Just days after some with Conway police received the lifesaving antidote to opioids at a training session, an officer used Narcan to revive an unconscious man.
On Saturday afternoon, an officer who had recently received Narcan at a training session Wednesday, March 22, happened to be dispatched to a call that involved a drug overdose at Food Lion on Fourth Avenue in Conway, according to a police report.
“It was really a blessing that he was on duty,” said Lt. Selena Small, spokeswoman with Conway police.
“Thankfully, we have to the tools and the opportunity to be in the area when it was needed,” Small said.
According to a Conway police report, officers were called about 12:30 p.m. for a possible drug overdose. When they arrived, they found a 41-year-old man laying on the ground unconscious, while Conway Fire Department crews tried to revive him, the report says.
Cpl. Justin Strickland gave the man Narcan, bringing him back from his unconscious state. He was then taken to Conway Medical Center by EMS. Police said they saw a needle and cotton ball with a white residue in plain sight inside his car.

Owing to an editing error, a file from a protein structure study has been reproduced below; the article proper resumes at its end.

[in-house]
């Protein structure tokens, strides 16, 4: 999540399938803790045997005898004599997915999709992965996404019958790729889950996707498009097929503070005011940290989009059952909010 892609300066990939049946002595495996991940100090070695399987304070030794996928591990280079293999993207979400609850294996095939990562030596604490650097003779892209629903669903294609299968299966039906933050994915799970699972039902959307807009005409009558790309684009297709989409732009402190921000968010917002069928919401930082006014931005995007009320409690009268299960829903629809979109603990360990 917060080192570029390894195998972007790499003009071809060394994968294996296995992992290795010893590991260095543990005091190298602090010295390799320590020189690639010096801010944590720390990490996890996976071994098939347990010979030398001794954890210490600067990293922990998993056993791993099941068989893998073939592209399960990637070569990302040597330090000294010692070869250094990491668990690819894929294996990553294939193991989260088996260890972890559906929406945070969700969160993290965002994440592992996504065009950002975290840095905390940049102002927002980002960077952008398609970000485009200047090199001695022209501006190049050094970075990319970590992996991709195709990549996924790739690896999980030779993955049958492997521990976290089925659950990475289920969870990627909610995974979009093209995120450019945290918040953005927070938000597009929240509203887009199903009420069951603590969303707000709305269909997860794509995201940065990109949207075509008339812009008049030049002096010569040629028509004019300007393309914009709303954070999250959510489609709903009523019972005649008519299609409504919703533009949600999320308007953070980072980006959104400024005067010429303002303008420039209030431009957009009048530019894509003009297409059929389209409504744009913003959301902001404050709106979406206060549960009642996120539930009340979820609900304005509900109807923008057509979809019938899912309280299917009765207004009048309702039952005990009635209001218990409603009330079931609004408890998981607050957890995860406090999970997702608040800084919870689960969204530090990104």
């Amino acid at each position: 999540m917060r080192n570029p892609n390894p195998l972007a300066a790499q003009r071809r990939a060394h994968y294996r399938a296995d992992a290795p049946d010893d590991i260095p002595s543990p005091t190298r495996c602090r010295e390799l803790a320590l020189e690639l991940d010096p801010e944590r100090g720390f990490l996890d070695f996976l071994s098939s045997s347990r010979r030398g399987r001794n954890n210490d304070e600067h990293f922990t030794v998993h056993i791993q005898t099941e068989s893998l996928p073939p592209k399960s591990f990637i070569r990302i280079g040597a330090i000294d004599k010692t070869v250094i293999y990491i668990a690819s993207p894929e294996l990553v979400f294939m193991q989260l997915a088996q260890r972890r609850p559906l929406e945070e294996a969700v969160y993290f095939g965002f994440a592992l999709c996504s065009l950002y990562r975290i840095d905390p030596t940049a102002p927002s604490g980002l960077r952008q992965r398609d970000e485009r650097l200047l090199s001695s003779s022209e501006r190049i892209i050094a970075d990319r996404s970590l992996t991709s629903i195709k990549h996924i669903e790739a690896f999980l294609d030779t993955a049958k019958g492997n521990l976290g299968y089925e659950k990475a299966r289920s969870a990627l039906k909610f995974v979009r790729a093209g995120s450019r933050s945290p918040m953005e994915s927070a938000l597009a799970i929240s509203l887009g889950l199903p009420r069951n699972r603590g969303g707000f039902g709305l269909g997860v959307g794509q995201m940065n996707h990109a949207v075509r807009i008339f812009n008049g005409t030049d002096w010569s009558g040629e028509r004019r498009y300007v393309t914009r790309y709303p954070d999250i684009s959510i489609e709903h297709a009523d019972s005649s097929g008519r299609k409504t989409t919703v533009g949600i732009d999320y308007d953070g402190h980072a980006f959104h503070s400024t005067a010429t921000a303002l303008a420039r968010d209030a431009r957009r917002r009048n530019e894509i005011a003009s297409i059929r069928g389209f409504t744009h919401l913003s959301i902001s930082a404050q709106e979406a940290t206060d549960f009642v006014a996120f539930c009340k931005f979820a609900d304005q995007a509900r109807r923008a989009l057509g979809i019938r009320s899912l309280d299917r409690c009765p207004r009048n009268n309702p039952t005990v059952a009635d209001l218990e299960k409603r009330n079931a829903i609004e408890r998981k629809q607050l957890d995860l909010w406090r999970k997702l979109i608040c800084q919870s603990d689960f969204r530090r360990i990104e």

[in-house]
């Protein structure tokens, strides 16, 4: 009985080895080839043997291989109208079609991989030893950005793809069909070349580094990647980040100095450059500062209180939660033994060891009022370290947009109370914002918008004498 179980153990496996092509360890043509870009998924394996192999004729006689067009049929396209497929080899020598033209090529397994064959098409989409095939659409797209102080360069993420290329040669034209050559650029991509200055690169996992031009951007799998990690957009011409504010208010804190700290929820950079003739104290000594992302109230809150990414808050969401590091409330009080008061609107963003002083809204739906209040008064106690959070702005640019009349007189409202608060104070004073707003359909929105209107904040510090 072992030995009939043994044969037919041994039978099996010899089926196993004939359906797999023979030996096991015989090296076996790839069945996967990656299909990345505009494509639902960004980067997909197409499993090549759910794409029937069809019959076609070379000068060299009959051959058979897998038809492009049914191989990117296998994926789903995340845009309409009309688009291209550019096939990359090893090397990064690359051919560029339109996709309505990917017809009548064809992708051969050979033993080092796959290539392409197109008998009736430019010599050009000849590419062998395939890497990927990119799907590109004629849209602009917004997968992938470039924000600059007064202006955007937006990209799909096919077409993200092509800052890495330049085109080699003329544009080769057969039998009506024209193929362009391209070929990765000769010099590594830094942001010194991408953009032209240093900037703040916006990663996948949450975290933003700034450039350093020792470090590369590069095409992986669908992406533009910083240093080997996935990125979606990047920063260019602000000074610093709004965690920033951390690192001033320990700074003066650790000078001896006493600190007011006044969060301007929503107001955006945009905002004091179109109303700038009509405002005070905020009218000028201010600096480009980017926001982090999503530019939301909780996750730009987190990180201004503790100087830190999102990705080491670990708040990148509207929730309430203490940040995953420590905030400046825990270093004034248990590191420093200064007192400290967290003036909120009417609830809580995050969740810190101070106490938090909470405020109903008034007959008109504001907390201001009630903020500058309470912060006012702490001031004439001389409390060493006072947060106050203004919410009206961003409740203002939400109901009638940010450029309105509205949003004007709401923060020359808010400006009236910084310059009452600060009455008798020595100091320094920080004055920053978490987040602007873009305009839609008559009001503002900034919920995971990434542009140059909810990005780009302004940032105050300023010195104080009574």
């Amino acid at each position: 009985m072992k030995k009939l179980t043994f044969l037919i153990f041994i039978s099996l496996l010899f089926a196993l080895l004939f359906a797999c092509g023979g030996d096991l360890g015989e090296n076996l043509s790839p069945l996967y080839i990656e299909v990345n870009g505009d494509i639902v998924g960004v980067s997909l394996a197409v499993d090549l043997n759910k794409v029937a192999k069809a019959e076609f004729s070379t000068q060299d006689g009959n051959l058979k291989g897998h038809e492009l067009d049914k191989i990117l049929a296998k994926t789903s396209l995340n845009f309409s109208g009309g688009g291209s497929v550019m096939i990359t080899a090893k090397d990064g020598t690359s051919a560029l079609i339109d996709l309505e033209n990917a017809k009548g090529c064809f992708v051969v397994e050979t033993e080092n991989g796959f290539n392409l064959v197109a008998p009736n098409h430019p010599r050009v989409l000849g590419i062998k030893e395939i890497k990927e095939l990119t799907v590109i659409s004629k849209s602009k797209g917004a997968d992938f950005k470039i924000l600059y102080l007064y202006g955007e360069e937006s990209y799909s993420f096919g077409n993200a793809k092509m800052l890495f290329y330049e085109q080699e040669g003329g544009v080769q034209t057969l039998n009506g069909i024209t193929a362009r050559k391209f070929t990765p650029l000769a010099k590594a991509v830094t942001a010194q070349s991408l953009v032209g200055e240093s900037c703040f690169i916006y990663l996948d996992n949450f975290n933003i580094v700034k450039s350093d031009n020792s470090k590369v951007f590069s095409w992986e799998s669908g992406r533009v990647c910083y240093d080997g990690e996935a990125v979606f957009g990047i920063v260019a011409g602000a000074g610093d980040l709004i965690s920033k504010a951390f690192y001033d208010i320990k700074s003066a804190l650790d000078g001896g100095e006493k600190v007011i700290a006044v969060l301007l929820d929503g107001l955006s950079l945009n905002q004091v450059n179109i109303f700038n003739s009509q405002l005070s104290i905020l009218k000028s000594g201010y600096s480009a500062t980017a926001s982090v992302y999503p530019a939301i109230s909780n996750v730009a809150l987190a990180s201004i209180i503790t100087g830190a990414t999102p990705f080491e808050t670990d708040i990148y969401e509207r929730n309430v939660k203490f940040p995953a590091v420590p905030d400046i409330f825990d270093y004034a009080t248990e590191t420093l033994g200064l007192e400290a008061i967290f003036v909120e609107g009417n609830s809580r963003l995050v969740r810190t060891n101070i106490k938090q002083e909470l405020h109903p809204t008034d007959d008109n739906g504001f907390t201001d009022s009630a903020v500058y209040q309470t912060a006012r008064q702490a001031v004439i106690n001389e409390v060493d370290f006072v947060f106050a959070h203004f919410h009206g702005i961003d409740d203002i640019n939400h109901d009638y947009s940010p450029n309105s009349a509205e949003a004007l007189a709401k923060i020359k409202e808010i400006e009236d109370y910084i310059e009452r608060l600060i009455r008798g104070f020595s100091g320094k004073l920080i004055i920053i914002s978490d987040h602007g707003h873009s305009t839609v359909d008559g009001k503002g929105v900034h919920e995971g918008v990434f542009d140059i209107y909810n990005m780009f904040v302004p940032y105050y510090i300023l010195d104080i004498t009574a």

Officers said they found another needle and three empty beer cans inside the man’s vehicle, and cited him in connection with open container and drug paraphernalia.
“It’s definitely helpful to have that training and have that available for everyone who deals with addiction or something along those lines … it’s very helpful to be able to give them a second chance … and for the families of that person suffering with addiction to have that second chance with that person. … Like I tell everyone this is someone’s child, their sibling, possibly a parent, a close friend, a loved one of some sort, that’s suffering with addiction and if you can do anything to help that person have a second chance … it’s always a good thing,” Small said.
She said after Wednesday’s training, so far about four officers have been certified to carry Narcan. Officials aim to have everyone with Conway police and fire trained and armed with the lifesaving remedy by the end of April, but until then they’ll try to have officers armed with Narcan on each day in case they’re needed, Small said.
The Conway officers were trained alongside law enforcement from about 14 different area agencies March 22 by a coalition composed of South Carolina Department of Health and Environmental Control, Fifth Circuit Solicitor’s Office, S.C. Department of Alcohol and Other Drug Abuse Services and others who travel the state teaching multiple agencies how to use Narcan.
Small added that it’s also a good tool for law enforcement to have in case an officer is accidentally exposed to drugs in the field.
“It’s something that’s positive for everyone involved,” said Small.